Kate Garchinsky illustrates books and performs bird calls in the woodlands surrounding her studio in Edgmont, Pennsylvania. She draws inspiration from the natural world, and master painters of wildlife and landscapes, past and present. Her debut picture book, The Secret Life of the Red Fox, written by celebrated author Laurence Pringle, released in spring 2017 to critical acclaim. Future titles with Mr. Pringle include The Secret Life of the Little Brown Bat and The Secret Life of the Skunk (Boyds Mills Press). Her upcoming non-fiction chapter book, Belle’s Journey (May 2018, Charlesbridge), was the result of a collaboration with ornithologist and fellow DVOC member, Dr. Rob Bierregaard. Kate recently co-lead a workshop with naturalist and author/illustrator, Julie Zickefoose.
Kate was awarded the Don & Virgina Eckelberry Fellowship for nature artists at the Academy of Natural Sciences in 2015, where she has spent time researching and sketching specimens of extinct North American birds. Her studies of the passenger pigeon were published in Birding Magazine in 2014, marking the centenary of Martha’s death in the Cincinnati Zoo. Audubon Magazine will feature her illustrations of the Carolina parakeet in Winter 2017. Through crowdfunding Kate will complete illustrated biographies of these now extinct birds.
Earlier in her career, Kate Garchinsky created trail maps for mountain bikers, baths for birds, toys for kids, and perfect milkshakes, but she’s always wanted to create books. She has been an active member of SCBWI since 1999. Kate now makes public appearances at schools, libraries, bookstores, and nature centers. She can still make the perfect milkshake.
Kate lives with her husband, indoor two kitties, and her loyal beagle, Maggie May. Follow Kate and her family on dog walks, paint outs, and birding adventures @katesnowbird on Instagram and twitter.
Do you know what your first word was? My mom swears that mine was “bird.” When I was a kid I wanted nothing more than to be friends with the birds, squirrels, and bunnies in my neighborhood. To get as close to them as possible, I’d climb “my” tree—a red Japanese maple tree planted in the center of our tiny front lawn. I’d pretend no one could see me, staying very quite and still, hoping that just one little bird would perch on my shoulder and become my friend.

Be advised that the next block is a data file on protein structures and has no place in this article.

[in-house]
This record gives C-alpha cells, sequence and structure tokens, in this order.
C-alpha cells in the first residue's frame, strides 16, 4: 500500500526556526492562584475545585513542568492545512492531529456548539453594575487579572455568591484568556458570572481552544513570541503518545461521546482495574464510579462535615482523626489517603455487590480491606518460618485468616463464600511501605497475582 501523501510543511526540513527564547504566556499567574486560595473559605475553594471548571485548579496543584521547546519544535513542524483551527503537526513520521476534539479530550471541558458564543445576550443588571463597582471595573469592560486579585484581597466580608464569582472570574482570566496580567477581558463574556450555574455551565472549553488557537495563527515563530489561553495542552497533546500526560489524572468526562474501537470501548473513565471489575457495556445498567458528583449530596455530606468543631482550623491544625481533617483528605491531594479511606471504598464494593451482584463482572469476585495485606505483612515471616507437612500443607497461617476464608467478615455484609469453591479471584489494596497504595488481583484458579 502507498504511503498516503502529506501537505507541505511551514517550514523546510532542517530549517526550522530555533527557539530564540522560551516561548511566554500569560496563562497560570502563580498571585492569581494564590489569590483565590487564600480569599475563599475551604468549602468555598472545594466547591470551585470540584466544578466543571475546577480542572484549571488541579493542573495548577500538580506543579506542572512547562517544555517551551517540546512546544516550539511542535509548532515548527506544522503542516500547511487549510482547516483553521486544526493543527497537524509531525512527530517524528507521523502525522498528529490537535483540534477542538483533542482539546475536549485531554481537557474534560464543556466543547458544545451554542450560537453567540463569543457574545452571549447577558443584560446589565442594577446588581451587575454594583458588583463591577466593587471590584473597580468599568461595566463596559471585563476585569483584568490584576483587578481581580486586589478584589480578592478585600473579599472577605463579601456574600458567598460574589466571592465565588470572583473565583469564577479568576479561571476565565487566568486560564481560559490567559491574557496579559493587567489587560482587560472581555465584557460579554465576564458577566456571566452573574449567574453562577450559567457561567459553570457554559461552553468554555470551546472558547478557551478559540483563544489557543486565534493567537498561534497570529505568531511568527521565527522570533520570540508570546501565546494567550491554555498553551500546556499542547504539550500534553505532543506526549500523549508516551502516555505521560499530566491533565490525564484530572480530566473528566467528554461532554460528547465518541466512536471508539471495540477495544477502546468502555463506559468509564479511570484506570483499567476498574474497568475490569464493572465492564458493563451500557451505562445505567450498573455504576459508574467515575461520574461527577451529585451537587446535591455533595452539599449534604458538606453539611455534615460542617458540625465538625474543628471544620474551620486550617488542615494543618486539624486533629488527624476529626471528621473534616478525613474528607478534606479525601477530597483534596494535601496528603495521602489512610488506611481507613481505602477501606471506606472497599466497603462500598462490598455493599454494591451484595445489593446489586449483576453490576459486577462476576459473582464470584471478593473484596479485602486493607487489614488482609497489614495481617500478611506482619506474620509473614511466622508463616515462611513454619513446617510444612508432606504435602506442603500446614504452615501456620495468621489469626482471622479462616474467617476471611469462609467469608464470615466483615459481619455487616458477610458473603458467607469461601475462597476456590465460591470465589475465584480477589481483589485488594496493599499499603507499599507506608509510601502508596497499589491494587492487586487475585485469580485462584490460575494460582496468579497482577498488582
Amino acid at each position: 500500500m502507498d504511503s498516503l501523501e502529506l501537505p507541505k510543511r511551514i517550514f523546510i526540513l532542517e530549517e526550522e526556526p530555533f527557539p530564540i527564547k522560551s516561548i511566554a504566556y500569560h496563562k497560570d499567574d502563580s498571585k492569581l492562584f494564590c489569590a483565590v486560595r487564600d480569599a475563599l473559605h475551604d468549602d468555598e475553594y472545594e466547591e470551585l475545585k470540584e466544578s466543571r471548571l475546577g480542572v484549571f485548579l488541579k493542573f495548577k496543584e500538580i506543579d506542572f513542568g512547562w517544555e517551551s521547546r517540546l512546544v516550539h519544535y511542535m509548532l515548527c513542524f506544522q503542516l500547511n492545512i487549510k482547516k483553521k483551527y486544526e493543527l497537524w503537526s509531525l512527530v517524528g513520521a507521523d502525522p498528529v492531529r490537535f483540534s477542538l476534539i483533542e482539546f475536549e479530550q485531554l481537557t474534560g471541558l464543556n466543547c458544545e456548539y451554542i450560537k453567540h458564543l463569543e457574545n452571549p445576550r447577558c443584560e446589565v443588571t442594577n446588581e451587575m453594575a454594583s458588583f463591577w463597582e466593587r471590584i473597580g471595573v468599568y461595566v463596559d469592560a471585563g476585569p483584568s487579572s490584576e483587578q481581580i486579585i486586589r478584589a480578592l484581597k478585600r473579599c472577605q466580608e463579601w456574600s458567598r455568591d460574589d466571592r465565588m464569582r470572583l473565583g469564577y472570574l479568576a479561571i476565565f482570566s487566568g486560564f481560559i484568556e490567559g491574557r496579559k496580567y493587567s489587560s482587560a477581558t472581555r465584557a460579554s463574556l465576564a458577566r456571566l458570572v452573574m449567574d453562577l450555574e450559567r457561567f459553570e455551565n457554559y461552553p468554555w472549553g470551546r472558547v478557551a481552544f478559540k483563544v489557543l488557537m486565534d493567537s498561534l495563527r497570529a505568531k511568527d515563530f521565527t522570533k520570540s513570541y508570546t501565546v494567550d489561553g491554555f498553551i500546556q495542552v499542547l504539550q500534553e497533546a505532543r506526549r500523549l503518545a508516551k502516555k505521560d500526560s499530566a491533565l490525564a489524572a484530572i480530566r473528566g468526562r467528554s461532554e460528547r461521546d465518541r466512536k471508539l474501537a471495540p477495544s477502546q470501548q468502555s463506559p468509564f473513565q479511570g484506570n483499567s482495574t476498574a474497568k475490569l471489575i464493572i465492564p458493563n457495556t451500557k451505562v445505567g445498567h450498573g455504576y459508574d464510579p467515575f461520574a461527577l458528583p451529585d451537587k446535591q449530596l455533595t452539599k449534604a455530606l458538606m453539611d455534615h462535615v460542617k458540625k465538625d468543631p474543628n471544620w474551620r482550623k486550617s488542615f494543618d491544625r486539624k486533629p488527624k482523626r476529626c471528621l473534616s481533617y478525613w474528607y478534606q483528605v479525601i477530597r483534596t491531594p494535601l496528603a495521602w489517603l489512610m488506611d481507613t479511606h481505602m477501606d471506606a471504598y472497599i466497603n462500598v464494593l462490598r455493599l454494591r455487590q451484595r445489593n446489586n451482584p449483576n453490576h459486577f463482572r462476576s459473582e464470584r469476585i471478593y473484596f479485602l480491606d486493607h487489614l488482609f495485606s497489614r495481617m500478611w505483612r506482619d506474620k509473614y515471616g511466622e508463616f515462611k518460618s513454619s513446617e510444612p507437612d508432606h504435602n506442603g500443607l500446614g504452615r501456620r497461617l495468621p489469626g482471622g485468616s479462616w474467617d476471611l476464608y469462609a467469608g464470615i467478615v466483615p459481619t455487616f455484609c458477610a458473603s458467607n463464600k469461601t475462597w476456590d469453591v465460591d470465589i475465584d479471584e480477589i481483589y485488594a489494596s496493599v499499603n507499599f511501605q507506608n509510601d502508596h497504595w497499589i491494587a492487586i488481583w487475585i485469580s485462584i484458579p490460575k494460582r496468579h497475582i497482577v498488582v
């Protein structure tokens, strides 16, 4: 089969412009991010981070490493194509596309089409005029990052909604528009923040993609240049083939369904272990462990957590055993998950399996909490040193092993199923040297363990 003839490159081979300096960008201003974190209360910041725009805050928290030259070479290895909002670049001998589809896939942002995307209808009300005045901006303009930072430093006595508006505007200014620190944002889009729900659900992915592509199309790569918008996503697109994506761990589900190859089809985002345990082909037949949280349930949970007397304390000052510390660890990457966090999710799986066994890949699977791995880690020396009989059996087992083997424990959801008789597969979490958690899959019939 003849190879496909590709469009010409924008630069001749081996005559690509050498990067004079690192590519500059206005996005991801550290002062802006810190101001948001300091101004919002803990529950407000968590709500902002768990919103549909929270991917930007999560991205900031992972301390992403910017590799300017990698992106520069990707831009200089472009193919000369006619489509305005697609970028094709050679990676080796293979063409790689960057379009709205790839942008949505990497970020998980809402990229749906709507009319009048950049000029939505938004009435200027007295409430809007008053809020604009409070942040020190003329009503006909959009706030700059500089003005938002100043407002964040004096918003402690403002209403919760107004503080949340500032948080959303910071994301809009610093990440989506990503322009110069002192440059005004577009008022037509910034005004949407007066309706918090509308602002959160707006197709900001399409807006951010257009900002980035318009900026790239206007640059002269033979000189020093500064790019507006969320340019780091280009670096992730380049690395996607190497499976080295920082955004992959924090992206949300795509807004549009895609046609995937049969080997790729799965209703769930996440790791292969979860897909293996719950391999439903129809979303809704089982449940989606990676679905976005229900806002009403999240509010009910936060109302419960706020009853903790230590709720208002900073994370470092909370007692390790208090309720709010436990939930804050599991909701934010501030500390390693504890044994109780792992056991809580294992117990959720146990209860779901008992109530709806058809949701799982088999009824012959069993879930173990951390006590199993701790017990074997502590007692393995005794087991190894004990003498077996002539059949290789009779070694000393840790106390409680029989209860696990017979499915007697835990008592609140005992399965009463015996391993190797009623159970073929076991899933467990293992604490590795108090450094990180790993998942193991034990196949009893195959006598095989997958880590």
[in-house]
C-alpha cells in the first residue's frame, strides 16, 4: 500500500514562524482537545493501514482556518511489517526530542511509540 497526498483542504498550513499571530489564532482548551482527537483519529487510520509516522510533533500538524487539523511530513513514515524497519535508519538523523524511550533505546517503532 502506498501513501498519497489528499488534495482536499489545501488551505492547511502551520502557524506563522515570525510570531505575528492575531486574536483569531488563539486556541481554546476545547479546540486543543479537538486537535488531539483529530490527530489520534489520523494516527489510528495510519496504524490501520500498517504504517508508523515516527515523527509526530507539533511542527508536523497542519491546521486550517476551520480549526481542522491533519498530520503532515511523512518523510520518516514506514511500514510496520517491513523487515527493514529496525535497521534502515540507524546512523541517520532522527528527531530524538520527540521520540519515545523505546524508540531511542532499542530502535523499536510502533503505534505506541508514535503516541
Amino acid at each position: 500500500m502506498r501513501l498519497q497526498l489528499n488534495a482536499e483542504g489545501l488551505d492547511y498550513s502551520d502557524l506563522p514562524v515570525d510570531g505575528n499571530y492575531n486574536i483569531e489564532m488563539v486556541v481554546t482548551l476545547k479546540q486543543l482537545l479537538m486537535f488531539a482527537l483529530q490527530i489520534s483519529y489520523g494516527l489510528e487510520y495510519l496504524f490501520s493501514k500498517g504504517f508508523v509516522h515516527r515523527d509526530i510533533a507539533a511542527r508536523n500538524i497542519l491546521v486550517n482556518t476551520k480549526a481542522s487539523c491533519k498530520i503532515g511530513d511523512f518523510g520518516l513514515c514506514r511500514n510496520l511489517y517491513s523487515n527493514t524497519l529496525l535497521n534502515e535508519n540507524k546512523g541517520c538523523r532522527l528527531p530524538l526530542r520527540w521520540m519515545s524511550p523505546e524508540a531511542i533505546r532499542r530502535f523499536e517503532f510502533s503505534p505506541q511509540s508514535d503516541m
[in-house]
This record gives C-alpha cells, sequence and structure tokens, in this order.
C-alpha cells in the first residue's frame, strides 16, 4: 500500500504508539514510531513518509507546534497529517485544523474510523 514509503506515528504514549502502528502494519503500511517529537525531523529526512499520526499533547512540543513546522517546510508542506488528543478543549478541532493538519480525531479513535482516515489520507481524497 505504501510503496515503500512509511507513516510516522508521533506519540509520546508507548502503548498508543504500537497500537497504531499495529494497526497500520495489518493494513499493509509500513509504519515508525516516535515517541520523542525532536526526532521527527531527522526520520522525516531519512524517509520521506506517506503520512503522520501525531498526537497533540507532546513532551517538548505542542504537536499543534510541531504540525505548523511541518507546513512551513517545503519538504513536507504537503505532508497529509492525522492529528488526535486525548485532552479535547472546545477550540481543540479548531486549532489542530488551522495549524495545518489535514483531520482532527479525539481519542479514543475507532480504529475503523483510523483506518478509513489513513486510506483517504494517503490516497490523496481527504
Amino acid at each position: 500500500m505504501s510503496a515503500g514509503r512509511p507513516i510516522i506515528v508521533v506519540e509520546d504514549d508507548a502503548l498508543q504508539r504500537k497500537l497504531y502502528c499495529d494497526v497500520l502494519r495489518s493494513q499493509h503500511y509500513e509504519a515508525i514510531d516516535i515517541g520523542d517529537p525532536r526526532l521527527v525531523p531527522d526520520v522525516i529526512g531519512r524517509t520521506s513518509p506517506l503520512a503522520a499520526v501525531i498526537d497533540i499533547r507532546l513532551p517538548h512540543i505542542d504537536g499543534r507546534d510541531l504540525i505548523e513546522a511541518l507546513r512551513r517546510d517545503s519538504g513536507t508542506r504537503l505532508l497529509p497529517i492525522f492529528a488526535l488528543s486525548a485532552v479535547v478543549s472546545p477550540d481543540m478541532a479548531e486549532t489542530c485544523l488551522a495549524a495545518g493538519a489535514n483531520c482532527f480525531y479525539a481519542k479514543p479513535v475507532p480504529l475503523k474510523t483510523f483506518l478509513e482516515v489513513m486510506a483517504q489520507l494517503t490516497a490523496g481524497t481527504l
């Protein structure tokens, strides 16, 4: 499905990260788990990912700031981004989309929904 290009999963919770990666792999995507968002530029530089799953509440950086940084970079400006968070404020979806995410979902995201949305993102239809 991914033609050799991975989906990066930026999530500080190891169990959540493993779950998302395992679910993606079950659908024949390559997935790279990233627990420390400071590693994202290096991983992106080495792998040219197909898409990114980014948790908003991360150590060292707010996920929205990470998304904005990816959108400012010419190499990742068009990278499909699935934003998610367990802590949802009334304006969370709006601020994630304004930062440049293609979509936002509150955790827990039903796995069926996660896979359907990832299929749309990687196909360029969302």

Back then, I drew a lot of pictures of trees, birds, and squirrels. Sometimes I drew the weather, too—tornadoes, snow, and dark clouds heavy with rain. Snow was my favorite though. I’m not sure, but I think it has something to do with being born in January, and leaving Fitzgerald Mercy Hospital with my parents on an blustery, snowy day. My Dad nicknamed me his “Snowbird.” Few things make me as giddy as a blizzard in the forecast. Oh, the smell of the first flurry of the season! If only I could I’d capture it in a bottle and save it for hot, humid days…
As the oldest of six kids, I learned how to make the littler ones laugh, and change diapers before I could rollerskate or ride a bike. My youngest brother was born when I was 16, so when I was a teenager, I was still singing silly songs, making arts and crafts, watching Sesame Street and Disney movies on VHS over and over and over. I took my youngest siblings on walks to the playground, and read them lots of bedtime stories. Sometimes I wrote and illustrated my own. I never outgrew the best parts of being a kid. I never felt like I had to.
Now my sisters and brothers and I are all grown up, some with kids of their own, but we’re all still very young at heart. When we get together we act out our favorite scenes from those old Sesame Street episodes and sing those Disney songs. We hike through the woods with our many dogs, make angels and forts in the snow, and talk to animals, just as always. Our childhood joy connects us to one another, no matter what else happens in our lives. It’s pretty special.
Professional Activities & Awards
Member SCBWI since 1999
2017 Starred review, School Library Journal, The Secret Life of the Red Fox
2014-2015 Legacy Lost & Saved: Extinct and Endangered Birds of North America exhibit invitation, Leigh Yawkey Woodson Art Museum, Wausau, Wisconsin
2014 The Plight of the Passenger Pigeon exhibit invitation at the John James Audubon Center, Audubon, Pennsylvania
2014 Completed Oiled Wildlife Responder training, Tri-State Bird Rescue & Research, Newark, DE
2013 Author and illustrator, San Francisco Ballet’s Nutcracker Interactive Storybook App
2013-2017 Scholarship recipient, The Highlights Foundation
2012 Scholarship recipient, Pocono Mountain Retreat, Society of Children’s Book Writers and Illustrators (SCBWI), Eastern Pennsylvania
2010 Gold Medal for Sing Me to Sleep: Indie Lullabies, National Parenting Publication Awards
2010 Nominee, Best Children’s Music Compilation, Sing Me to Sleep: Indie Lullabies, Independent Music Awards
2010 Seal of Excellence for Sing Me to Sleep: Indie Lullabies, Creative Child Magazine
2009 Honorable Mention, Barbara Karlin Grant Competition, Time To Fly dummy
University of the Arts, Philadelphia, PA
–BFA in Illustration, 1997
–Thornton Oakley Medal for Excellence in Illustration, 1997
–Barbara Merton Morrison Scholarship for Fine Art, 1992